Role of Panchayats in building
Local Economies

In line with Gandhian thought, India has a remarkable achievement of continuing Panchayati Raj System, which is an integral part of its culture and civilization. The 73rd amendment of the Constitution of India provided the constitutional status and institutional framework to Panchayats to strengthen grassroots level democracy through elected self-governing local bodies in the rural areas of the country. The Constitutional amendment also emphasized functional and fiscal decentralization of powers to achieve good governance through people’s participation and thus enabling transparency, responsiveness, equity, efficiency and accountability.

The Eleventh Schedule of the Constitution of India contains the following subjects in which many of them are for developing the local economy and hence role of Panchayats are highly critical in building the local economy.

Article 243G of the Constitution of India even mandates the Gram Panchayats (GPs) to prepare and implement Gram Panchayat Development Plan (GPDP) for economic development and social justice by converging/ integrating all such programs of the Panchayat, State and Centre within their geographical area. Further, as local governments, GPs are responsible for the delivery of basic services to local citizens and address vulnerabilities of poor and marginalized sections of the population. This can only be achieved through implementation of well thought out plans through efficient and responsible utilization of resources available at the disposal of the GPs and by expanding the resources to meet their priorities. We, at Agri restore, believe that all plans made centrally should be adapted to and followed at the grass root level to ensure permeation of stipulated growth till the last mile. As a country, it also becomes highly imperative to work on Panchayat level planning and handholding to achieve the Sustainable Development Goals, listed by the United Nations.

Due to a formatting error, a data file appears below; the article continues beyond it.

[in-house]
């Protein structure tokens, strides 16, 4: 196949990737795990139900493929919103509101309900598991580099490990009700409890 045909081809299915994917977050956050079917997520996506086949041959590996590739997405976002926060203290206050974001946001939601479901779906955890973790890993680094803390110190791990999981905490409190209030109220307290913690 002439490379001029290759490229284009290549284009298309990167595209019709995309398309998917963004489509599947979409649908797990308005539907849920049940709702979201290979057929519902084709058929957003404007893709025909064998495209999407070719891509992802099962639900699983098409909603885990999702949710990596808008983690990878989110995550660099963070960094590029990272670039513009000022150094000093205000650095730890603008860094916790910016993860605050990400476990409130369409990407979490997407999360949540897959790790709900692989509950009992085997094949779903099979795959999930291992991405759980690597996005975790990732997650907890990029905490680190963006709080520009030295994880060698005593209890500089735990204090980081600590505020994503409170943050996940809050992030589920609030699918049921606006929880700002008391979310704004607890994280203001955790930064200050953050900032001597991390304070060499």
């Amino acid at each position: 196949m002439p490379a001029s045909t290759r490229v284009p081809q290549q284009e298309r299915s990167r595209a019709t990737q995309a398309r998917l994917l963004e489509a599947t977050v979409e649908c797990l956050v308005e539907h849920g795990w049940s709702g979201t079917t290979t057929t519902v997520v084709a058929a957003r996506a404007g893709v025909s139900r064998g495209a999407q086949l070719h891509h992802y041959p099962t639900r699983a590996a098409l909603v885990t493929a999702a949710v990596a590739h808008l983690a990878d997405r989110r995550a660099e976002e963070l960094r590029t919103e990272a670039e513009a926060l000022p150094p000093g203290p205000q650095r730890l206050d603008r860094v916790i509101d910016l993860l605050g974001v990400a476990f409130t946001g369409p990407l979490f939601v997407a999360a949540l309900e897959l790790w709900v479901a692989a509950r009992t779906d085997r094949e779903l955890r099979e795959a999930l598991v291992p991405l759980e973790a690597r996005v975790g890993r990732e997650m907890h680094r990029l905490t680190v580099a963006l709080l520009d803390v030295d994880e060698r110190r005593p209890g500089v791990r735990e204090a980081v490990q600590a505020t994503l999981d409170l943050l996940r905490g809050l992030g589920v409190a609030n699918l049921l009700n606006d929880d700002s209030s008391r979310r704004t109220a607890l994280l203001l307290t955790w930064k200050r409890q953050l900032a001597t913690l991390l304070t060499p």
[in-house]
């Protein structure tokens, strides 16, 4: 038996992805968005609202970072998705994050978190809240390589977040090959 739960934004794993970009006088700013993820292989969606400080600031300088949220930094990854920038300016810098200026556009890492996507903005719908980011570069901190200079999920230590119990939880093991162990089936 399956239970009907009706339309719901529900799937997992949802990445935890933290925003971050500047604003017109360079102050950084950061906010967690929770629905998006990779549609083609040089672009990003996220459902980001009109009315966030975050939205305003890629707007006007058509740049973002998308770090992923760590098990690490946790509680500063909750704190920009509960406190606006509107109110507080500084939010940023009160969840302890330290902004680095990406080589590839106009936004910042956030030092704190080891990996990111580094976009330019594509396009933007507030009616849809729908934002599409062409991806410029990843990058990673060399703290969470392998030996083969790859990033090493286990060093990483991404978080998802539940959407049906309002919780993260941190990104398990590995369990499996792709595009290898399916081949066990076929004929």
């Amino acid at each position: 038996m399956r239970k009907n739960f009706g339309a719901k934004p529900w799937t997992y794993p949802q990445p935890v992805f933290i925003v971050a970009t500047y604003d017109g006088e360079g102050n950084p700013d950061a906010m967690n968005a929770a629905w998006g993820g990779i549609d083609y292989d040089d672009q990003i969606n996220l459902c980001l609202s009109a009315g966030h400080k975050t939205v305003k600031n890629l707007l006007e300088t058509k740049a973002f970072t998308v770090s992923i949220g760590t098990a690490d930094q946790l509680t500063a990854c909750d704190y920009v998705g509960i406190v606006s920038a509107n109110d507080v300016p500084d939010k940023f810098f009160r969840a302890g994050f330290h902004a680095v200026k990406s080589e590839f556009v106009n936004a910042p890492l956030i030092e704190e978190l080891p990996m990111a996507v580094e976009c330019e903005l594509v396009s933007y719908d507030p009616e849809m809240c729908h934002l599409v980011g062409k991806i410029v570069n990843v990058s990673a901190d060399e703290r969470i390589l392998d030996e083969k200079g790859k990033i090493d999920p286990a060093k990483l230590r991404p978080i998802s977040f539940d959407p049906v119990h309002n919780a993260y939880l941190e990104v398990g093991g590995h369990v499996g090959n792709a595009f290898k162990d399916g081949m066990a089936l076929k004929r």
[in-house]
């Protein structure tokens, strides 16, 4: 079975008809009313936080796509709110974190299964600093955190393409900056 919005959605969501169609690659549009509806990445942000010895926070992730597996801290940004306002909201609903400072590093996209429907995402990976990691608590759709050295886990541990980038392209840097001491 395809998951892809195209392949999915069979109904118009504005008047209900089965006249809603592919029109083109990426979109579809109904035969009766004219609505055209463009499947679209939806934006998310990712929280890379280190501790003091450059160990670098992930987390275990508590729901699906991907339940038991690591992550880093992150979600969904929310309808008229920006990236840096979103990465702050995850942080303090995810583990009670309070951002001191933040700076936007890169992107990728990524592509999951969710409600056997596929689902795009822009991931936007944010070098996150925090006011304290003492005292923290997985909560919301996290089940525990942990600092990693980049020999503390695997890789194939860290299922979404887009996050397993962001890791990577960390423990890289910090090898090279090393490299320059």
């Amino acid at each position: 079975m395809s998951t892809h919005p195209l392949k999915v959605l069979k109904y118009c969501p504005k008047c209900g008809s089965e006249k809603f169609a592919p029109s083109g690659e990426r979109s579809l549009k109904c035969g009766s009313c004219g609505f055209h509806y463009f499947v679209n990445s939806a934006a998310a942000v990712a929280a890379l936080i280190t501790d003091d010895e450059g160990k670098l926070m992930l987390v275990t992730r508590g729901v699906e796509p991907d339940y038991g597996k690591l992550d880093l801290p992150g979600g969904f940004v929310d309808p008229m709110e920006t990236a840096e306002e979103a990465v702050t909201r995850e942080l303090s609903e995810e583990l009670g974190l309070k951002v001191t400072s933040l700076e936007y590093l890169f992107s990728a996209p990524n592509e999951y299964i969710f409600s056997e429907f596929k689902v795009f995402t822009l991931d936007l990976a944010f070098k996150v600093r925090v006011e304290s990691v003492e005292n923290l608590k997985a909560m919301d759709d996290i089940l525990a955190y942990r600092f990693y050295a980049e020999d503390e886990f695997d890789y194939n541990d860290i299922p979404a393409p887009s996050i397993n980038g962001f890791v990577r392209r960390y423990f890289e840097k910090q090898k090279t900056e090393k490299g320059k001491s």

Local governments are at the core of democratic development around the world and it is the everyday work carried out by villages, towns, cities, municipalities and regions that create change that is fundamental for equitable, inclusive and sustainable global development. Since we live in a time when global phenomena such as climate change, urbanization, migration and unemployment have repercussions in people's everyday lives, functional local, democratic institutions are more important now than ever before.